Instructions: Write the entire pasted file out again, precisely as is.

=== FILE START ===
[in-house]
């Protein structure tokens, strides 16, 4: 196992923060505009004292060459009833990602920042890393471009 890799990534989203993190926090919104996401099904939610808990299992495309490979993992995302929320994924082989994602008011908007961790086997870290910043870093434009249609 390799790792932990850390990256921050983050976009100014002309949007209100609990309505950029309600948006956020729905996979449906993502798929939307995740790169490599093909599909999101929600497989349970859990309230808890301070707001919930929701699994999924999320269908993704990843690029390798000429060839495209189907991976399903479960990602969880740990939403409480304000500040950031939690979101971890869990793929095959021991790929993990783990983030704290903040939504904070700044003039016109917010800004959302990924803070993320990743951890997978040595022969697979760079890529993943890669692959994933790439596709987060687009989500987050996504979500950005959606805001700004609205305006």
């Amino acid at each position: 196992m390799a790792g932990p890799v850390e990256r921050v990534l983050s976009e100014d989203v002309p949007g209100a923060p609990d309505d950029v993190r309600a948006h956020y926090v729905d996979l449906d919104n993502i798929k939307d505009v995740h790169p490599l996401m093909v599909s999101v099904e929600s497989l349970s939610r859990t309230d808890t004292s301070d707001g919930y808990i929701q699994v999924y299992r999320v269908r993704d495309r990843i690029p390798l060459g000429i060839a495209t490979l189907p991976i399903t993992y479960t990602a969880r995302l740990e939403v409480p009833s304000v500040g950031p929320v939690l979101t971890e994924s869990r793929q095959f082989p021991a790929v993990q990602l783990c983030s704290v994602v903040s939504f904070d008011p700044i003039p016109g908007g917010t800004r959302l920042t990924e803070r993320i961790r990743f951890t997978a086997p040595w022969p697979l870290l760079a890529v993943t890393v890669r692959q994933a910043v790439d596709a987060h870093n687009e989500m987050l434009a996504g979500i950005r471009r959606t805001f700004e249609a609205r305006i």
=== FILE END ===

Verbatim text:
[in-house]
């Protein structure tokens, strides 16, 4: 196992923060505009004292060459009833990602920042890393471009 890799990534989203993190926090919104996401099904939610808990299992495309490979993992995302929320994924082989994602008011908007961790086997870290910043870093434009249609 390799790792932990850390990256921050983050976009100014002309949007209100609990309505950029309600948006956020729905996979449906993502798929939307995740790169490599093909599909999101929600497989349970859990309230808890301070707001919930929701699994999924999320269908993704990843690029390798000429060839495209189907991976399903479960990602969880740990939403409480304000500040950031939690979101971890869990793929095959021991790929993990783990983030704290903040939504904070700044003039016109917010800004959302990924803070993320990743951890997978040595022969697979760079890529993943890669692959994933790439596709987060687009989500987050996504979500950005959606805001700004609205305006």
């Amino acid at each position: 196992m390799a790792g932990p890799v850390e990256r921050v990534l983050s976009e100014d989203v002309p949007g209100a923060p609990d309505d950029v993190r309600a948006h956020y926090v729905d996979l449906d919104n993502i798929k939307d505009v995740h790169p490599l996401m093909v599909s999101v099904e929600s497989l349970s939610r859990t309230d808890t004292s301070d707001g919930y808990i929701q699994v999924y299992r999320v269908r993704d495309r990843i690029p390798l060459g000429i060839a495209t490979l189907p991976i399903t993992y479960t990602a969880r995302l740990e939403v409480p009833s304000v500040g950031p929320v939690l979101t971890e994924s869990r793929q095959f082989p021991a790929v993990q990602l783990c983030s704290v994602v903040s939504f904070d008011p700044i003039p016109g908007g917010t800004r959302l920042t990924e803070r993320i961790r990743f951890t997978a086997p040595w022969p697979l870290l760079a890529v993943t890393v890669r692959q994933a910043v790439d596709a987060h870093n687009e989500m987050l434009a996504g979500i950005r471009r959606t805001f700004e249609a609205r305006i």